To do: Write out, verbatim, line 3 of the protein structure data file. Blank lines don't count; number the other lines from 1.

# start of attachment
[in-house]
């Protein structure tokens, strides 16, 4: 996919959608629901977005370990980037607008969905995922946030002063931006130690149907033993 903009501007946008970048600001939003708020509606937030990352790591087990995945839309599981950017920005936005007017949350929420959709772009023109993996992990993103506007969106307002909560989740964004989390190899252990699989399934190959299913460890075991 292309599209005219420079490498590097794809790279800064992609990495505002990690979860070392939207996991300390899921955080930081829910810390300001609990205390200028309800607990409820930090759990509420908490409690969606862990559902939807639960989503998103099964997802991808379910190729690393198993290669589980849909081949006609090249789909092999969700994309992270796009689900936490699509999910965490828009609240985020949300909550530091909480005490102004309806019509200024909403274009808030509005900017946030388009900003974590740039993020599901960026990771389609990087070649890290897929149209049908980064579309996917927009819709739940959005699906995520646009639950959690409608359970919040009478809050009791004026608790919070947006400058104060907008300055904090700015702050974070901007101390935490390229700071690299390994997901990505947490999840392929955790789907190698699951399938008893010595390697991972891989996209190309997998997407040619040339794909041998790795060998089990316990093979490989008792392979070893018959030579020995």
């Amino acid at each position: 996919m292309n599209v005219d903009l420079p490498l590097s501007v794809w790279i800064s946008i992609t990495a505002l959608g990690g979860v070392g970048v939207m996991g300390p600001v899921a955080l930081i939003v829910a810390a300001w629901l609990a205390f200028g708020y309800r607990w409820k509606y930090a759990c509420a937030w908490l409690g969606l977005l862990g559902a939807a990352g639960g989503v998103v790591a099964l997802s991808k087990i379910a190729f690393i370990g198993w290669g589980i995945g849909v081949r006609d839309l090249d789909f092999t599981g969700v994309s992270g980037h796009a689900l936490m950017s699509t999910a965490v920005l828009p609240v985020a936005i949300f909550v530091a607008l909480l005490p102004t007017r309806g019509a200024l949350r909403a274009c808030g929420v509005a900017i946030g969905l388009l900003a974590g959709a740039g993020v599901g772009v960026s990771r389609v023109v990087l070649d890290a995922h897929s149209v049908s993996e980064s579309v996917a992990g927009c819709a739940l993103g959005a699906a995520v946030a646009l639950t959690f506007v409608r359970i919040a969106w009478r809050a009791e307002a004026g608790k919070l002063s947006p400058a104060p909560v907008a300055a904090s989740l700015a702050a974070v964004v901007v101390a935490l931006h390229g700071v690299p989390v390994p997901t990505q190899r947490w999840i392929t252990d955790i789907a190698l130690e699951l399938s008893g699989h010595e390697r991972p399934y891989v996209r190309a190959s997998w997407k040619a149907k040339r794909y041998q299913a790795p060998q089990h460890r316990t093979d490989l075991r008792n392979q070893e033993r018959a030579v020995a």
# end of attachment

């Amino acid at each position: 996919m292309n599209v005219d903009l420079p490498l590097s501007v794809w790279i800064s946008i992609t990495a505002l959608g990690g979860v070392g970048v939207m996991g300390p600001v899921a955080l930081i939003v829910a810390a300001w629901l609990a205390f200028g708020y309800r607990w409820k509606y930090a759990c509420a937030w908490l409690g969606l977005l862990g559902a939807a990352g639960g989503v998103v790591a099964l997802s991808k087990i379910a190729f690393i370990g198993w290669g589980i995945g849909v081949r006609d839309l090249d789909f092999t599981g969700v994309s992270g980037h796009a689900l936490m950017s699509t999910a965490v920005l828009p609240v985020a936005i949300f909550v530091a607008l909480l005490p102004t007017r309806g019509a200024l949350r909403a274009c808030g929420v509005a900017i946030g969905l388009l900003a974590g959709a740039g993020v599901g772009v960026s990771r389609v023109v990087l070649d890290a995922h897929s149209v049908s993996e980064s579309v996917a992990g927009c819709a739940l993103g959005a699906a995520v946030a646009l639950t959690f506007v409608r359970i919040a969106w009478r809050a009791e307002a004026g608790k919070l002063s947006p400058a104060p909560v907008a300055a904090s989740l700015a702050a974070v964004v901007v101390a935490l931006h390229g700071v690299p989390v390994p997901t990505q190899r947490w999840i392929t252990d955790i789907a190698l130690e699951l399938s008893g699989h010595e390697r991972p399934y891989v996209r190309a190959s997998w997407k040619a149907k040339r794909y041998q299913a790795p060998q089990h460890r316990t093979d490989l075991r008792n392979q070893e033993r018959a030579v020995a």